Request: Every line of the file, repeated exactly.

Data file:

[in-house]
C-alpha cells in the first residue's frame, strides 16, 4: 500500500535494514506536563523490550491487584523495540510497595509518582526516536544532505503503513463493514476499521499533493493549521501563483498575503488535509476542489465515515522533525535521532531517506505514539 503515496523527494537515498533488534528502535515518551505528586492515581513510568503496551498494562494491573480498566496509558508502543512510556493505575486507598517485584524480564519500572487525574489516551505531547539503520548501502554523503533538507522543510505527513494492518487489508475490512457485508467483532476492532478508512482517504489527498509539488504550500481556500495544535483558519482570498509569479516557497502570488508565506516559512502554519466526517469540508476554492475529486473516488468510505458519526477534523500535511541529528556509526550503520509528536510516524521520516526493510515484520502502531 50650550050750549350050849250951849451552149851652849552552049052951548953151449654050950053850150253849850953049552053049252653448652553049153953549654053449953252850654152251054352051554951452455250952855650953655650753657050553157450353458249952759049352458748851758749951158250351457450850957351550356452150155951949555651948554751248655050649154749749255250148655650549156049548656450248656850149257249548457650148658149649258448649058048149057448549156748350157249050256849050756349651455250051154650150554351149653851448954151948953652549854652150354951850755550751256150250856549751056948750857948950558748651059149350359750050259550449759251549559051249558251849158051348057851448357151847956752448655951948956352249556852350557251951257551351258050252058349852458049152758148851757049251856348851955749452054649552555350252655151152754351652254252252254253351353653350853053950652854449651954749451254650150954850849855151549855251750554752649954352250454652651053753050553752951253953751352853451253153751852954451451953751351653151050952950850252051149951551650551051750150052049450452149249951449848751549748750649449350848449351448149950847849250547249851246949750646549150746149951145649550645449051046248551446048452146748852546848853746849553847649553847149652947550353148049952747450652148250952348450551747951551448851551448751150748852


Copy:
[in-house]
C-alpha cells in the first residue's frame, strides 16, 4: 500500500535494514506536563523490550491487584523495540510497595509518582526516536544532505503503513463493514476499521499533493493549521501563483498575503488535509476542489465515515522533525535521532531517506505514539 503515496523527494537515498533488534528502535515518551505528586492515581513510568503496551498494562494491573480498566496509558508502543512510556493505575486507598517485584524480564519500572487525574489516551505531547539503520548501502554523503533538507522543510505527513494492518487489508475490512457485508467483532476492532478508512482517504489527498509539488504550500481556500495544535483558519482570498509569479516557497502570488508565506516559512502554519466526517469540508476554492475529486473516488468510505458519526477534523500535511541529528556509526550503520509528536510516524521520516526493510515484520502502531 50650550050750549350050849250951849451552149851652849552552049052951548953151449654050950053850150253849850953049552053049252653448652553049153953549654053449953252850654152251054352051554951452455250952855650953655650753657050553157450353458249952759049352458748851758749951158250351457450850957351550356452150155951949555651948554751248655050649154749749255250148655650549156049548656450248656850149257249548457650148658149649258448649058048149057448549156748350157249050256849050756349651455250051154650150554351149653851448954151948953652549854652150354951850755550751256150250856549751056948750857948950558748651059149350359750050259550449759251549559051249558251849158051348057851448357151847956752448655951948956352249556852350557251951257551351258050252058349852458049152758148851757049251856348851955749452054649552555350252655151152754351652254252252254253351353653350853053950652854449651954749451254650150954850849855151549855251750554752649954352250454652651053753050553752951253953751352853451253153751852954451451953751351653151050952950850252051149951551650551051750150052049450452149249951449848751549748750649449350848449351448149950847849250547249851246949750646549150746149951145649550645449051046248551446048452146748852546848853746849553847649553847149652947550353148049952747450652148250952348450551747951551448851551448751150748852